This article has been just updated: December 13, 2019
There’s something truly magical about cameras with optical viewfinders. When you see the world as it really is, instead of as a bunch of tiny pixels, you notice even the smallest details and can better appreciate the beauty of nature.
The Fujifilm X100 is the world’s first combined optical and electronic viewfinder camera, and it’s still as relevant today as it was when it was first released, especially because Fujifilm has released several improved versions since then.
Fujifilm X100 + X100F + X100T Review
Instead of reviewing each Fujifilm X camera separately, we’ve decided to compare them and summarize their strengths and weaknesses. When Fujifilm X100 was released, it was described as a revolutionary camera because of its optical viewfinder with the ability to display captured images along with all the essential camera information you may be used to from DSLRs.
The Fujifilm X100 has an SLR-size APS-C sensor and traditional analog control dials, hiding modern technology behind an appealing retro façade. The sensor has a resolution of 12 MP, and the camera comes with a fixed prime lens with a focal length of 35 mm.
The Fujifilm X100T features an APS-C size X-Trans CMOS II sensor, which provides better low-light performance and 16.3 million effective pixels.
The newest member of the Fujifilm X family is the X100F, which comes with an APS-C size X-Trans CMOS III sensor and has 24 MP. It can record HD video footage and simulate analog film to offer smooth gradation, deep blacks, and beautiful textures without any post-processing.
The Fujifilm X100F also has a significantly improved electronic viewfinder, making it an easy choice for those who can afford it.
Regardless of which Fujifilm X camera you choose, you’ll be able to take stunning pictures without hauling a heavy DSLR camera or fighting with awkward smartphone camera controls.
Pros: Gorgeous retro design. Optical viewfinder. Easy to use. Lightweight and portable. Great low-light performance.
Cons: The original X100 has been discontinued, and its successors are expensive.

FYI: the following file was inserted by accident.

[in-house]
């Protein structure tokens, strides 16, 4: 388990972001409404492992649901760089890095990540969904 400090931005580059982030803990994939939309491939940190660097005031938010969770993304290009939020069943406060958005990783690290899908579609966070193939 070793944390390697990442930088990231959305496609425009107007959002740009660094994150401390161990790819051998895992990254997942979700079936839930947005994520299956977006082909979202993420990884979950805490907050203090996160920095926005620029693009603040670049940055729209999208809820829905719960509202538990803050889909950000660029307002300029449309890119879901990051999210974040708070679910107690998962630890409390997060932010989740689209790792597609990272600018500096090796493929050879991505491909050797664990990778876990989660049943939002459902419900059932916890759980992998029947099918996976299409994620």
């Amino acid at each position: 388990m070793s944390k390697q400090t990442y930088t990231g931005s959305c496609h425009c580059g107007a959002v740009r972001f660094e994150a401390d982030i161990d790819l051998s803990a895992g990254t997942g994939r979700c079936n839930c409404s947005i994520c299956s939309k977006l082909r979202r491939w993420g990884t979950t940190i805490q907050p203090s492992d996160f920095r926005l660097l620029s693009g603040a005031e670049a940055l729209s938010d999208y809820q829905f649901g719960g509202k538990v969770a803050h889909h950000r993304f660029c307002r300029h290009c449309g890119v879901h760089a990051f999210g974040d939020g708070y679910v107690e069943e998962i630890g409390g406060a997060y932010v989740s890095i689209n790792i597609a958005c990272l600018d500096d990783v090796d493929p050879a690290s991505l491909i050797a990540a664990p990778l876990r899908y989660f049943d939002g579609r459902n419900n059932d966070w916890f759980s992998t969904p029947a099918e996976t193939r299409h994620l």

Top 7 Best Alternatives to Fujifilm X100
1. Sony RX1
The image sensor inside your Android or iOS smartphone measures just a few millimeters. The image sensor inside the Sony RX1 measures 35 mm, which is the same size as 35 mm format film. In fact, the RX1 is the world’s first compact digital camera with a 35 mm full-frame sensor, producing results that were not possible to achieve without a large DSLR camera not too long ago. The only problem is that you have to pay $2,399 to enjoy a full-frame sensor in a compact camera body. If you can justify the steep price, we guarantee the RX1 from Sony will serve you well.
Pros: Full-frame sensor. Compact camera body. Extremely fast and reliable autofocus. Suitable for professional use.
Cons: Expensive. Comes only with a fixed-length lens.
The Olympus E-M10 II is a likable companion for photographers that don’t know what the word compromise means. It’s small, lightweight, has Wi-Fi connectivity, interchangeable lenses, and optical image stabilization. Its Micro Four Thirds sensor has a resolution of 16 MP, and the camera is protected against dust and water splashes. We like that its possible to tilt the 3-inch LCD display on the back of the camera for over-the-head or ground shots, but you can also compose pictures using the built-in electronic viewfinder.
Pros: High-quality sensor with great color reproduction. Built-in optical image stabilization. Interchangeable lenses.